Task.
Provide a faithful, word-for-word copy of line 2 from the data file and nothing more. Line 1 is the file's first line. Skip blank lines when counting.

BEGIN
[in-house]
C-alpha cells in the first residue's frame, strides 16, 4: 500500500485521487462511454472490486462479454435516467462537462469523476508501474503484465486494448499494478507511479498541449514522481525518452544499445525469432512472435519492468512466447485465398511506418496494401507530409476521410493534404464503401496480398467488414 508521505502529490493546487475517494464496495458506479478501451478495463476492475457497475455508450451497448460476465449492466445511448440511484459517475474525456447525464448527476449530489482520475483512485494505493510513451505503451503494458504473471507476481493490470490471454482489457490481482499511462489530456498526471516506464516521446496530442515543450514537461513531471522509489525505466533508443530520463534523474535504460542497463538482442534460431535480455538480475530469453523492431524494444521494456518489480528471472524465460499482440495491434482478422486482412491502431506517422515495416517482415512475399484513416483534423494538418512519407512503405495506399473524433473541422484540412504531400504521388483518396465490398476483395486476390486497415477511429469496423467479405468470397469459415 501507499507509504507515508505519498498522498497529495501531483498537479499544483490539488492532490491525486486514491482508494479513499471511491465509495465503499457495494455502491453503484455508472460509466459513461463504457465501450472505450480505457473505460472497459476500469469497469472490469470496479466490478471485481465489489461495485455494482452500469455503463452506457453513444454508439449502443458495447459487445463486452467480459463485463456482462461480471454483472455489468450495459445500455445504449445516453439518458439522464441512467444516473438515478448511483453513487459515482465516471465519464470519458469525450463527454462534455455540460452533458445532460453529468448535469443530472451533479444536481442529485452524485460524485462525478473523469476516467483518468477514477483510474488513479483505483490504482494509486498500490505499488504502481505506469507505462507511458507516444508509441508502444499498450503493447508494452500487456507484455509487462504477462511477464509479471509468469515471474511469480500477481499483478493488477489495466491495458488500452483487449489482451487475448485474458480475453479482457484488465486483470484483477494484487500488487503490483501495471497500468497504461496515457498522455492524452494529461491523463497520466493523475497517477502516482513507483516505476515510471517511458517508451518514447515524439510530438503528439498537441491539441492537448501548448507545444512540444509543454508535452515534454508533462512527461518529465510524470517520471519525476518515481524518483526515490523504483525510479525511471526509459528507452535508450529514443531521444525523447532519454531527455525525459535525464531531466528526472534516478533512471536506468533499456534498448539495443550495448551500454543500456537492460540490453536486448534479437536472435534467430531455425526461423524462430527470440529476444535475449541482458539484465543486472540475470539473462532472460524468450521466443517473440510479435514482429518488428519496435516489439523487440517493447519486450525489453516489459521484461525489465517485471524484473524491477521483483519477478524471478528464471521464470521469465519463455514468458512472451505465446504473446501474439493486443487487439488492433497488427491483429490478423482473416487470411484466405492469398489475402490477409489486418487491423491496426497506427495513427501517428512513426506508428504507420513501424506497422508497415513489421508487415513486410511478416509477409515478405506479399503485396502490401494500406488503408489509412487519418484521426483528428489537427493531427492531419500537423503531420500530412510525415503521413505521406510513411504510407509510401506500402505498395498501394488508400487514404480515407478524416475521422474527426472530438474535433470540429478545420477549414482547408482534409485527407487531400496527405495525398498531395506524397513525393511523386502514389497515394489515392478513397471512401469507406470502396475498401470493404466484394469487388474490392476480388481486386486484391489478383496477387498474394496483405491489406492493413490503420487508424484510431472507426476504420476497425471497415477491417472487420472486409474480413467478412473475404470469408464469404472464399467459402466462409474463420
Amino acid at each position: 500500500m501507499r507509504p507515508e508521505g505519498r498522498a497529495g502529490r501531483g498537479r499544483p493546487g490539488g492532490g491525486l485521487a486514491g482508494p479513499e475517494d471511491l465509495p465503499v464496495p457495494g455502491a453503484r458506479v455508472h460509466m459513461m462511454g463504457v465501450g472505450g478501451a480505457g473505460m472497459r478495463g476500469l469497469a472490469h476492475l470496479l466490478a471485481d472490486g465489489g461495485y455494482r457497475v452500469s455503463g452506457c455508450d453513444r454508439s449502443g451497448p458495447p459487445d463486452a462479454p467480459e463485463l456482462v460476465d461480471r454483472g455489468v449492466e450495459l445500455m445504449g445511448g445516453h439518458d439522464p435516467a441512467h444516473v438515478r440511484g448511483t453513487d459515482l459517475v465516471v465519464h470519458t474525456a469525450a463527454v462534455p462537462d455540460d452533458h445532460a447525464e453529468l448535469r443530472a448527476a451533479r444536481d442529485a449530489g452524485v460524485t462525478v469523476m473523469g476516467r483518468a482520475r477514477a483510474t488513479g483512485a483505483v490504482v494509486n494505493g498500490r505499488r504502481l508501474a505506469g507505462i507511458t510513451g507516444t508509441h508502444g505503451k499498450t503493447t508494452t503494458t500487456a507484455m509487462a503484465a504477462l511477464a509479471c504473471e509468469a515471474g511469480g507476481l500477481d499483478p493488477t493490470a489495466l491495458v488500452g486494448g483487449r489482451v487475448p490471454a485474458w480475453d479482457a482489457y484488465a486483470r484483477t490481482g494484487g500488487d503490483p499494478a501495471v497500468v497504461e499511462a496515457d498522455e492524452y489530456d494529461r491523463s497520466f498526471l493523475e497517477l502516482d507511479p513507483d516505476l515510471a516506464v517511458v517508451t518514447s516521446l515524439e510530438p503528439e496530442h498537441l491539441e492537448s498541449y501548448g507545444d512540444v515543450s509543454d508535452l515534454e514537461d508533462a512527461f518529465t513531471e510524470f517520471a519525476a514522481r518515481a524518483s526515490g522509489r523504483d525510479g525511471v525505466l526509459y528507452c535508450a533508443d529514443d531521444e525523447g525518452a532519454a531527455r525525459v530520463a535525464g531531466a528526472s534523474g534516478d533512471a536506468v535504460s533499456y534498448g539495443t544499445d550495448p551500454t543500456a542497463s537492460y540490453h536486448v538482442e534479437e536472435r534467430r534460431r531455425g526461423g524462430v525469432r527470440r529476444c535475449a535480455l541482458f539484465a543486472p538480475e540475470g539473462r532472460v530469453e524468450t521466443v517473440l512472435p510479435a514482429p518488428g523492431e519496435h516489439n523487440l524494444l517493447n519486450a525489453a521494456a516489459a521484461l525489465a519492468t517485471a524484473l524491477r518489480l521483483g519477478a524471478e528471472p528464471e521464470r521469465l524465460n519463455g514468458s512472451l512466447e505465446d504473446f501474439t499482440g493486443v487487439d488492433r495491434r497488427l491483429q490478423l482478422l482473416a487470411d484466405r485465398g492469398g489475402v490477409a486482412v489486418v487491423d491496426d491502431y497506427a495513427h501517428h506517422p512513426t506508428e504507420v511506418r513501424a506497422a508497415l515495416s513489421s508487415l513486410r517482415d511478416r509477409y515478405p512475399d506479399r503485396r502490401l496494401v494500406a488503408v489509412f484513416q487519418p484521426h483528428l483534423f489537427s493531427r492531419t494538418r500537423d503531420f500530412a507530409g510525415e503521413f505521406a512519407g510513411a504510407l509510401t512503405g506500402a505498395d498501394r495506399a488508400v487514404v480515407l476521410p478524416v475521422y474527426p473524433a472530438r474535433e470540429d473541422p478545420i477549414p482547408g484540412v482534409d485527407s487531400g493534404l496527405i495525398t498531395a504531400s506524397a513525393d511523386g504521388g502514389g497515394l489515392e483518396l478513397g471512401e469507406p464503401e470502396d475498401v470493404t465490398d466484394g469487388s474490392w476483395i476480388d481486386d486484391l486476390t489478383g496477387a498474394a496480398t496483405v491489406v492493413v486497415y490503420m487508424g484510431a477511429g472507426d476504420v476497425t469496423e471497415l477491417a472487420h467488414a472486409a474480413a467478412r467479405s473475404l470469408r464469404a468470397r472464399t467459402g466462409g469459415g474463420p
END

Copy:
C-alpha cells in the first residue's frame, strides 16, 4: 500500500485521487462511454472490486462479454435516467462537462469523476508501474503484465486494448499494478507511479498541449514522481525518452544499445525469432512472435519492468512466447485465398511506418496494401507530409476521410493534404464503401496480398467488414 508521505502529490493546487475517494464496495458506479478501451478495463476492475457497475455508450451497448460476465449492466445511448440511484459517475474525456447525464448527476449530489482520475483512485494505493510513451505503451503494458504473471507476481493490470490471454482489457490481482499511462489530456498526471516506464516521446496530442515543450514537461513531471522509489525505466533508443530520463534523474535504460542497463538482442534460431535480455538480475530469453523492431524494444521494456518489480528471472524465460499482440495491434482478422486482412491502431506517422515495416517482415512475399484513416483534423494538418512519407512503405495506399473524433473541422484540412504531400504521388483518396465490398476483395486476390486497415477511429469496423467479405468470397469459415 501507499507509504507515508505519498498522498497529495501531483498537479499544483490539488492532490491525486486514491482508494479513499471511491465509495465503499457495494455502491453503484455508472460509466459513461463504457465501450472505450480505457473505460472497459476500469469497469472490469470496479466490478471485481465489489461495485455494482452500469455503463452506457453513444454508439449502443458495447459487445463486452467480459463485463456482462461480471454483472455489468450495459445500455445504449445516453439518458439522464441512467444516473438515478448511483453513487459515482465516471465519464470519458469525450463527454462534455455540460452533458445532460453529468448535469443530472451533479444536481442529485452524485460524485462525478473523469476516467483518468477514477483510474488513479483505483490504482494509486498500490505499488504502481505506469507505462507511458507516444508509441508502444499498450503493447508494452500487456507484455509487462504477462511477464509479471509468469515471474511469480500477481499483478493488477489495466491495458488500452483487449489482451487475448485474458480475453479482457484488465486483470484483477494484487500488487503490483501495471497500468497504461496515457498522455492524452494529461491523463497520466493523475497517477502516482513507483516505476515510471517511458517508451518514447515524439510530438503528439498537441491539441492537448501548448507545444512540444509543454508535452515534454508533462512527461518529465510524470517520471519525476518515481524518483526515490523504483525510479525511471526509459528507452535508450529514443531521444525523447532519454531527455525525459535525464531531466528526472534516478533512471536506468533499456534498448539495443550495448551500454543500456537492460540490453536486448534479437536472435534467430531455425526461423524462430527470440529476444535475449541482458539484465543486472540475470539473462532472460524468450521466443517473440510479435514482429518488428519496435516489439523487440517493447519486450525489453516489459521484461525489465517485471524484473524491477521483483519477478524471478528464471521464470521469465519463455514468458512472451505465446504473446501474439493486443487487439488492433497488427491483429490478423482473416487470411484466405492469398489475402490477409489486418487491423491496426497506427495513427501517428512513426506508428504507420513501424506497422508497415513489421508487415513486410511478416509477409515478405506479399503485396502490401494500406488503408489509412487519418484521426483528428489537427493531427492531419500537423503531420500530412510525415503521413505521406510513411504510407509510401506500402505498395498501394488508400487514404480515407478524416475521422474527426472530438474535433470540429478545420477549414482547408482534409485527407487531400496527405495525398498531395506524397513525393511523386502514389497515394489515392478513397471512401469507406470502396475498401470493404466484394469487388474490392476480388481486386486484391489478383496477387498474394496483405491489406492493413490503420487508424484510431472507426476504420476497425471497415477491417472487420472486409474480413467478412473475404470469408464469404472464399467459402466462409474463420